“Entre Curanto y Kuchen” (Between curanto and küchen), is the name of the book written by Señora Luisa Ludwig, sociologist and daughter of one of the founders of Puyuhuapi. Its most recent edition is available in both Spanish and English and for sale in regional bookstores. The book’s name sums up the culture and history of this town well. “Curanto” is a Chilean dish, from the island of Chiloé. I it is prepared throughout Aysén, owing to the influence this culture has had on the area. Throughout the colonization, immigrants arrived from Chiloe, a big part of the workforce for the building of settlements like Puyuhuapi. They brought their knowledge and traditions, like techniques for the wooden shingles, called tejuelas, used on many of the buildings in Puyuhuapi. They also brought a unique gastronomy with influences of the sea and special recipes like curanto. This dish is traditionally prepared for gatherings and parties, in a large hole in the ground where stones are piled and heated by a huge bonfire. The contents? Delicious seafood (clams, mussels, etc) mixed with sausage, chicken, potatoes and spices and a top layer of giant leaves of the native plant, Nalca. Everything pressure cooks for approximately an hour before it is removed and shared.
Küchen is the German word for cake and in Chile, recognized as any sweet, bread-like cake – the perfect accompaniment to a warm cup of tea or hot chocolate. How did these two dishes come together in Puyuhuapi? It’s a story with three main protagonists; a handful of German visionaries looking for a new start in life at the end of the world, a tireless explorer known as the “intellectual author of the Carretera Austral” and a group of dedicated Chilotes who were skilled with their axes and creativity.
The history of Puyuhuapi begins in the 1930s, when citizens of some of the provinces of Germany began to seek options and alternatives before the imminent arrival of war. The Chilean government offered free land to those who were willing to work and Patagonia sounded like an area with interesting opportunities. Karl Ludwig, Otto Uebel and Augusto Grosse each came to explore the area, looking for a place to settle. Destiny crossed their paths and they joined efforts, resulting in their discovery of a protected bay with unmatched beauty and immense forest resources.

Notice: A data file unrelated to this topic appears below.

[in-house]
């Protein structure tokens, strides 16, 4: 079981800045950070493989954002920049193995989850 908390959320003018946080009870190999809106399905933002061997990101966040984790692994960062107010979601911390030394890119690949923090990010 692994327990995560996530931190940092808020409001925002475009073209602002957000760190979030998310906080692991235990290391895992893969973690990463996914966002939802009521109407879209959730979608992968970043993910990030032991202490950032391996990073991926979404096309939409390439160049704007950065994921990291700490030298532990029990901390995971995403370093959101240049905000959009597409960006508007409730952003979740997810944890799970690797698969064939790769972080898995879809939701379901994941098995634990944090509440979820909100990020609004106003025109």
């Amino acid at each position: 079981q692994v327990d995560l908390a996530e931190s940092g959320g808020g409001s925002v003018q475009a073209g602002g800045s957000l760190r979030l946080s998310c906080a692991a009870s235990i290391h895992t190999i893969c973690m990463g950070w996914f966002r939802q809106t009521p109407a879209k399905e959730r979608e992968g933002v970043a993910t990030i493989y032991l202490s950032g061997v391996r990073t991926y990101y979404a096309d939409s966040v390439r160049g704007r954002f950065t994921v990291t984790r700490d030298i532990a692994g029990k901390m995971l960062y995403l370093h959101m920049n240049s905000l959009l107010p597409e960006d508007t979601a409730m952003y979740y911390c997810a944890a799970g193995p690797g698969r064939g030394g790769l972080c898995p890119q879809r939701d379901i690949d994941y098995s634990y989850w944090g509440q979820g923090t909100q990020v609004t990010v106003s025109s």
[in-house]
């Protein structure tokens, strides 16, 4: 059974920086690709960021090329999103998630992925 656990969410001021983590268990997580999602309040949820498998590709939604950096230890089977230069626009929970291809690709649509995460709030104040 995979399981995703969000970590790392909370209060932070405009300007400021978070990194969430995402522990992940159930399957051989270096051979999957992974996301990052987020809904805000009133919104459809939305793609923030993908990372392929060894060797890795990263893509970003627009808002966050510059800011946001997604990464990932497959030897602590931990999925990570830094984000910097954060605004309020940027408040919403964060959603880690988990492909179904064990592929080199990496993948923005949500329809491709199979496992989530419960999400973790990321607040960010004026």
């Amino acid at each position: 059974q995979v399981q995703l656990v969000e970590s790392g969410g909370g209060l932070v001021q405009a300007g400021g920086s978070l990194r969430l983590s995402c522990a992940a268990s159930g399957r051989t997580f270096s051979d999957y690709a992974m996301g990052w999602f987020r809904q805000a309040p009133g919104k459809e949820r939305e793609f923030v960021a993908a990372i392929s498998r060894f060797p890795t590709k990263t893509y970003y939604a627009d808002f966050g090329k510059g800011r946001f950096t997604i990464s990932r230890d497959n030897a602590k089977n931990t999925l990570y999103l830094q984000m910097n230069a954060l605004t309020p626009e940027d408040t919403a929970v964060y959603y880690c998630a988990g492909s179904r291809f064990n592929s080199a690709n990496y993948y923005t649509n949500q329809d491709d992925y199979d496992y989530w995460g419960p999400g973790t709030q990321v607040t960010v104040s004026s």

They decided this was the place to bring German families and form a colony, but the task wasn’t going to be easy. Not only must their plans and petitions be approved by the Chilean government, afterwards they would have to return to their bay via trails or boats and begin to coexist with the sea and the immense forests. Amidst an indomitable natural backdrop, they would need to build a suitable place for families to live, develop gardens and livestock to ensure there would be food, obtain access to services like education and healthcare, and develop economic activity that would keep everything going over time. And so it was that in the midst of heavy rains they assembled the first base of operations with two tents that served as their refuge, and shortly thereafter founded Puyuhuapi (1935), giving their settlement the same name as the fjord.
Grosse made a trip to Germany to invite more people to come and participate in the colony, but the war was at the point of breaking out and this prevented him from grabbing the attention of a large numbers. But some of them came, like Walter Hopperdietzel, Ernst Ludwig (the younger brother of Karl) and the first woman, Helen Behn, among others.
In parallel, settlers began to hire workers from Chiloe to assist with the construction of buildings. Several worked on a short-term basis but many others came with their families to make Puyuhuapi their home. Among many talents, these workers hand crafted wooden shingles, or tejuelas, using only an ax – and in a bit, we’ll let you know where you can go to see some examples of their work, testaments to the blend of German and Chilota cultures.